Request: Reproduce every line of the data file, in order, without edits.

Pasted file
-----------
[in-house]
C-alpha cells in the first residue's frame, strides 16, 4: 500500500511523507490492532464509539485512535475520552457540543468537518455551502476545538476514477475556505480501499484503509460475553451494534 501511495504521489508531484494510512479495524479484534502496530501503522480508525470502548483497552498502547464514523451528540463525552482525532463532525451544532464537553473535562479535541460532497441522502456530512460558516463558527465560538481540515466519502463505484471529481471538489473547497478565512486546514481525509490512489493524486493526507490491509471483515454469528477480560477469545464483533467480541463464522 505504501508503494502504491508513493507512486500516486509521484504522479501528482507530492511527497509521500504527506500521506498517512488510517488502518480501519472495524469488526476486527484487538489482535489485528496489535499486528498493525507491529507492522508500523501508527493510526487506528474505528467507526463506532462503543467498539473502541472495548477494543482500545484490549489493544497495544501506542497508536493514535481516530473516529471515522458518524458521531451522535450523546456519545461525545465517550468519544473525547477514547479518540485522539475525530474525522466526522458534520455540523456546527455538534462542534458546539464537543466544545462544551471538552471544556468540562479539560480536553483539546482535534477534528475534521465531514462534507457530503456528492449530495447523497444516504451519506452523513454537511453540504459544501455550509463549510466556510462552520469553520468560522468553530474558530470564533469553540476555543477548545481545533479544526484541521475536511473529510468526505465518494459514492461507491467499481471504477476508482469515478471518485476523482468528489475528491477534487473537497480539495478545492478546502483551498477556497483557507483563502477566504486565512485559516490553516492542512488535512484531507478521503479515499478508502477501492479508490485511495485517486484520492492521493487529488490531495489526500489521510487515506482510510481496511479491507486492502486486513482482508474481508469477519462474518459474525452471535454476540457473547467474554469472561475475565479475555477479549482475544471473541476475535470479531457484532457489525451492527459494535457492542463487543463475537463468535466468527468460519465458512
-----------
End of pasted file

[in-house]
C-alpha cells in the first residue's frame, strides 16, 4: 500500500511523507490492532464509539485512535475520552457540543468537518455551502476545538476514477475556505480501499484503509460475553451494534 501511495504521489508531484494510512479495524479484534502496530501503522480508525470502548483497552498502547464514523451528540463525552482525532463532525451544532464537553473535562479535541460532497441522502456530512460558516463558527465560538481540515466519502463505484471529481471538489473547497478565512486546514481525509490512489493524486493526507490491509471483515454469528477480560477469545464483533467480541463464522 505504501508503494502504491508513493507512486500516486509521484504522479501528482507530492511527497509521500504527506500521506498517512488510517488502518480501519472495524469488526476486527484487538489482535489485528496489535499486528498493525507491529507492522508500523501508527493510526487506528474505528467507526463506532462503543467498539473502541472495548477494543482500545484490549489493544497495544501506542497508536493514535481516530473516529471515522458518524458521531451522535450523546456519545461525545465517550468519544473525547477514547479518540485522539475525530474525522466526522458534520455540523456546527455538534462542534458546539464537543466544545462544551471538552471544556468540562479539560480536553483539546482535534477534528475534521465531514462534507457530503456528492449530495447523497444516504451519506452523513454537511453540504459544501455550509463549510466556510462552520469553520468560522468553530474558530470564533469553540476555543477548545481545533479544526484541521475536511473529510468526505465518494459514492461507491467499481471504477476508482469515478471518485476523482468528489475528491477534487473537497480539495478545492478546502483551498477556497483557507483563502477566504486565512485559516490553516492542512488535512484531507478521503479515499478508502477501492479508490485511495485517486484520492492521493487529488490531495489526500489521510487515506482510510481496511479491507486492502486486513482482508474481508469477519462474518459474525452471535454476540457473547467474554469472561475475565479475555477479549482475544471473541476475535470479531457484532457489525451492527459494535457492542463487543463475537463468535466468527468460519465458512